They noted that TP53 mutations were enriched in metastatic tumors compared to primary sites. APOBEC mutagenesis was detected in a vast majority (91%) of samples and correlated with APOBEC expression. Tumors with high APOBEC mutagenesis had high ploidy, more somatic mutations, and more copy number aberrations.
Based on combined analysis, they defined five clinically relevant molecular subtypes by RNAseq analyses that were distinct in their gene expression, genomic alterations, pathway activity, and immune cell infiltration profiles (Figure). Two subtypes resembled the luminal subtypes identified in primary bladder cancer, and the other subtypes had stroma-rich, basal/squamous, or otherwise unspecific phenotypes. The luminal subtypes were characterized by FGFR3 and PPARG overexpression and may benefit from targeted inhibitors of these markers. The stroma-rich subtype appeared to be PDGFRA-driven, and this may therefore serve as a therapeutic target. The basal/squamous subtype had high levels of CD274, the gene that encodes PD-L1, and checkpoint inhibitors could be effective here.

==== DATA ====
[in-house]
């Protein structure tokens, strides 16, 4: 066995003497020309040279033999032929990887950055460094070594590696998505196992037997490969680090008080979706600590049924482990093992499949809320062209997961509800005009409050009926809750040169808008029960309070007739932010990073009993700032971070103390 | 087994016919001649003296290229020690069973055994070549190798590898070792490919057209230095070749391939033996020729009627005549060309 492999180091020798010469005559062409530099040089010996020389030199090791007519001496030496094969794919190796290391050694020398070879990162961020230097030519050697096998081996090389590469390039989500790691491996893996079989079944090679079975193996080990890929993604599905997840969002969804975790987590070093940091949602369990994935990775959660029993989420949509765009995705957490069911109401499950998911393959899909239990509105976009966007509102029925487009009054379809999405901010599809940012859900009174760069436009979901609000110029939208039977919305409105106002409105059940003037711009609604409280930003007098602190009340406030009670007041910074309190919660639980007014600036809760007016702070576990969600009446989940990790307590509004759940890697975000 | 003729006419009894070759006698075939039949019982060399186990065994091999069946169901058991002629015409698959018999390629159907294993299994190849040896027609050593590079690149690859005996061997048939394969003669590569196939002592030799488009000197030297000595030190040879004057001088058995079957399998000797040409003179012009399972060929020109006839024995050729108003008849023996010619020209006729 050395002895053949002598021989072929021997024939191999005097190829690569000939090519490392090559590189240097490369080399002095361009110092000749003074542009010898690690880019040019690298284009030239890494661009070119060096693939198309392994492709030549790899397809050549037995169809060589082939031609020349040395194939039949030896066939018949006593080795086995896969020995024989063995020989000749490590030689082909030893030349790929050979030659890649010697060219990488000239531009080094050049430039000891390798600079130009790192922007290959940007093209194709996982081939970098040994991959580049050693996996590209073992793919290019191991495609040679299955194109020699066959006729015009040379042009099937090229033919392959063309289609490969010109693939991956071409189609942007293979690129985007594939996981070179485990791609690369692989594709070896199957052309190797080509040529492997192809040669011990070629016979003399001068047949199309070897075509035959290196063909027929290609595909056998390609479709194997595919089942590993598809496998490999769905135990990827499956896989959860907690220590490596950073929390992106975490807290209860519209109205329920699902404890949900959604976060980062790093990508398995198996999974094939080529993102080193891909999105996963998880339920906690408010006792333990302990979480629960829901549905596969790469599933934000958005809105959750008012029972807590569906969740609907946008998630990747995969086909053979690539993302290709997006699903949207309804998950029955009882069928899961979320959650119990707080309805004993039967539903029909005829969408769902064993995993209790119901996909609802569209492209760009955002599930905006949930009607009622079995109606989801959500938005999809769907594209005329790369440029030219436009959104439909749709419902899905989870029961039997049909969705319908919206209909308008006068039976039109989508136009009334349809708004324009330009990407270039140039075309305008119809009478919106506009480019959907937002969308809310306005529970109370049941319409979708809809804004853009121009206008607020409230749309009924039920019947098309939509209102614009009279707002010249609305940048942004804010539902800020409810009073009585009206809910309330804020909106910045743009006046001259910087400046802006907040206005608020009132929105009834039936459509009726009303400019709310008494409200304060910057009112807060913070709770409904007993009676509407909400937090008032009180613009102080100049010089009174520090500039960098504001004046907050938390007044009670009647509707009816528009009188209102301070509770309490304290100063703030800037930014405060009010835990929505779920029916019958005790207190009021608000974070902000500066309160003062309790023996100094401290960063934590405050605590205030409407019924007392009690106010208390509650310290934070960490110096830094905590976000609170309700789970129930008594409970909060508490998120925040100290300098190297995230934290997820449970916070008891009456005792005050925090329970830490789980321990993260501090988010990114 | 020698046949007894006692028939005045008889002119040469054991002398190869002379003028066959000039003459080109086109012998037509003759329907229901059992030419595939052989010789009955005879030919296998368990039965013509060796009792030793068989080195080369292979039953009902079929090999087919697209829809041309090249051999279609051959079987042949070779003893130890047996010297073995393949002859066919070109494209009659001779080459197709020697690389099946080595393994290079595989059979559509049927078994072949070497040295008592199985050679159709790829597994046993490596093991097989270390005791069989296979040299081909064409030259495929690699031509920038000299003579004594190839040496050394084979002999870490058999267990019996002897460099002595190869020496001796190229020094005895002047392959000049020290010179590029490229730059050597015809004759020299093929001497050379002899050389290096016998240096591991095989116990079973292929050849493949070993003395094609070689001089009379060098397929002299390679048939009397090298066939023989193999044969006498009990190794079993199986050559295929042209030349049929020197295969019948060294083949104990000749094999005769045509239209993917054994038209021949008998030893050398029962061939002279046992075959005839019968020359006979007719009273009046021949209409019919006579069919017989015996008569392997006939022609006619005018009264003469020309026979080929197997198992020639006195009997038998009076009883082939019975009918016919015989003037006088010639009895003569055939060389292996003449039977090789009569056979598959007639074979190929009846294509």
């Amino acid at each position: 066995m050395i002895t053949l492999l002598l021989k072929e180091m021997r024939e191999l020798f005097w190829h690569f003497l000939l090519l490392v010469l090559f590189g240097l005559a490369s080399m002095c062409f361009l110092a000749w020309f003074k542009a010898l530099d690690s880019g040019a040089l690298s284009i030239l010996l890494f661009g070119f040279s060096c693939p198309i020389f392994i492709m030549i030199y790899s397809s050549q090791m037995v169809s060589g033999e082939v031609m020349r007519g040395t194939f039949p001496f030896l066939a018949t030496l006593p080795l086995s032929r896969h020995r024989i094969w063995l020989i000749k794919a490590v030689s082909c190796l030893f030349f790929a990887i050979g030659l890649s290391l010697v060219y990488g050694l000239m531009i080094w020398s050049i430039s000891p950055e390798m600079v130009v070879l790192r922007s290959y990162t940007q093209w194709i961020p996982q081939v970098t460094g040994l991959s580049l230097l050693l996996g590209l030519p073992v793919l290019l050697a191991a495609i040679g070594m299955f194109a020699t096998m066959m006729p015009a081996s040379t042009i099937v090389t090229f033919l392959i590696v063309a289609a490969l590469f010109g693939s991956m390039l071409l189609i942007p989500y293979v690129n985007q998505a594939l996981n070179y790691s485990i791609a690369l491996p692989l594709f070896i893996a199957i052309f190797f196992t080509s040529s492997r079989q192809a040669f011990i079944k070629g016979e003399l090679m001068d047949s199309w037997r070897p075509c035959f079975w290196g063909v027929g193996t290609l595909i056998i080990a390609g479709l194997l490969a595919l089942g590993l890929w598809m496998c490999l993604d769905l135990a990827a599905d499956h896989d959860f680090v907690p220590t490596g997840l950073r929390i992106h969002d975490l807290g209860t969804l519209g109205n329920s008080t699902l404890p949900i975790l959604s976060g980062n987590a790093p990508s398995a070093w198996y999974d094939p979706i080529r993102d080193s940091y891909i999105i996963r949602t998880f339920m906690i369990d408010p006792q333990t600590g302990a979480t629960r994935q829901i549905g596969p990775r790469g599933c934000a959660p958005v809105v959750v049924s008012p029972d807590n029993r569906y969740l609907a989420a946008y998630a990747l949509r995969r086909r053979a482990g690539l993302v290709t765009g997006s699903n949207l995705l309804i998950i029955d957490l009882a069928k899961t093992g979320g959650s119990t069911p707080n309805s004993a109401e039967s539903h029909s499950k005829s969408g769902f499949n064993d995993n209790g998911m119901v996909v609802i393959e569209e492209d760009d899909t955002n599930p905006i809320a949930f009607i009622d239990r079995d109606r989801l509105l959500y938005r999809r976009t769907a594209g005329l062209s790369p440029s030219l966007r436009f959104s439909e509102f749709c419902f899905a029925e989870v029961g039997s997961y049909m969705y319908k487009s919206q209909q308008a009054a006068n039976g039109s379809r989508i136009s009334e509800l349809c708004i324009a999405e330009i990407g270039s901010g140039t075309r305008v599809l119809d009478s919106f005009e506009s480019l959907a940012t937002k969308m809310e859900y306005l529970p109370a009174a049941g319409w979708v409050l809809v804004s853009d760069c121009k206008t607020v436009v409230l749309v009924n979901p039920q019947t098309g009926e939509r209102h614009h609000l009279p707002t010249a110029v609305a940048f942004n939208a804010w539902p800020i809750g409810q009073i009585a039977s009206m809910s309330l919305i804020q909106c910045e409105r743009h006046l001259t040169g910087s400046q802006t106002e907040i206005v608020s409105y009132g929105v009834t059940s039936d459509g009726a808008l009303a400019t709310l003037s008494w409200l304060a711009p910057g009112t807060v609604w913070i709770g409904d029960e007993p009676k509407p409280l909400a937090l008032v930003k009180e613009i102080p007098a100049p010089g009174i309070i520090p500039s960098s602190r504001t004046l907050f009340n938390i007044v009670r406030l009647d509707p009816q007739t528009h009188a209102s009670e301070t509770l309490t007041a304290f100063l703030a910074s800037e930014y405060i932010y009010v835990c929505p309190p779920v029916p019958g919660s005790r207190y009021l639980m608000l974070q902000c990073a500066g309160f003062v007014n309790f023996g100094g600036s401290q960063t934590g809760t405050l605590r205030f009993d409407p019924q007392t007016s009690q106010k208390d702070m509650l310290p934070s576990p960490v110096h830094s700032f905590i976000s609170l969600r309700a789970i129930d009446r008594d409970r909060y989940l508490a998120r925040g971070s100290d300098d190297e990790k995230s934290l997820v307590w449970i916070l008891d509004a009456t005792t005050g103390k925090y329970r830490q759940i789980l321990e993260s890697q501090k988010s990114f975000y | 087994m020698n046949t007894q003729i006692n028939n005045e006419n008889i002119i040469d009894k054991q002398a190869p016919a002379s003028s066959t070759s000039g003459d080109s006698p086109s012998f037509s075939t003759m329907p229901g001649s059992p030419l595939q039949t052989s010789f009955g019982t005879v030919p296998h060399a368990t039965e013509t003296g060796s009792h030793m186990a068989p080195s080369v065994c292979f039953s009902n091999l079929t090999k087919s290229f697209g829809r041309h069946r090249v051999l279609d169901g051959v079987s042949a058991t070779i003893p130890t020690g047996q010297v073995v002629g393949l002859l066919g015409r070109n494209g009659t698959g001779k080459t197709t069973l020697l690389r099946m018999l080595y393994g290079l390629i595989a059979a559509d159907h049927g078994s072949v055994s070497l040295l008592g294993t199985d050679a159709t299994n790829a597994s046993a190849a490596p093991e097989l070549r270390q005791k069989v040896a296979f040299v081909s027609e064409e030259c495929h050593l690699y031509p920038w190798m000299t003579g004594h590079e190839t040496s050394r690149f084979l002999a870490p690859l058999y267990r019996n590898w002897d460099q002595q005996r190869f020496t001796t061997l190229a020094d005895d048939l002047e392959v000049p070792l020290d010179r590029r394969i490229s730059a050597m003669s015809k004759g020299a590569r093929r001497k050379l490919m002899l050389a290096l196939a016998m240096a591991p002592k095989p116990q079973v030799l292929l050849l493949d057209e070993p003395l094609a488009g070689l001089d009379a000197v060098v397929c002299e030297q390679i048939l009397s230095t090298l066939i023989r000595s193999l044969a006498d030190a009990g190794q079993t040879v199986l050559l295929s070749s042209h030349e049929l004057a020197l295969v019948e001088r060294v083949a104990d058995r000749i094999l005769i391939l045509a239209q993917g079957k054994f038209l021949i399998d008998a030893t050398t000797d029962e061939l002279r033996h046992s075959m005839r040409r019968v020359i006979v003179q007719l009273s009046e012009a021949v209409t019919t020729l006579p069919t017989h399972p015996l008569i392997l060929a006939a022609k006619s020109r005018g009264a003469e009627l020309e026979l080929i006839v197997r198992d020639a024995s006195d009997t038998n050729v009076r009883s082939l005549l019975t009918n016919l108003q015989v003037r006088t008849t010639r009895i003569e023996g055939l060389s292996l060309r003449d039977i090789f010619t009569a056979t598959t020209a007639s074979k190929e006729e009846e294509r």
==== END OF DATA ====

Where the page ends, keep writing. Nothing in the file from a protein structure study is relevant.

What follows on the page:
Figure: Characterizing unique molecular subtypes of metastatic urothelial carcinoma.
This comprehensive genomic analysis provides a unique glimpse into the genomic landscape of metastatic urothelial carcinoma and can serve as a framework for further research on personalizing systemic treatment for these patients.
Presented by: Alberto Nakauma-Gonzalez, PhD, Cancer Computational Biology Center, Erasmus University Medical Center, The Netherlands.
Written by: Anirban P. Mitra, MD, PhD, Urologic Oncology Fellow, The University of Texas MD Anderson Cancer Center, Houston, TX, USA, Twitter: @APMitra, with Ashish M. Kamat, MD, MBBS, President of IBCN and IBCG, Endowed Professor, The University of Texas MD Anderson Cancer Center, Houston, TX, USA, Twitter: @UroDocAsh at the International Bladder Cancer Network (IBCN) Annual Meeting, #IBCN2020, October 17, 2020.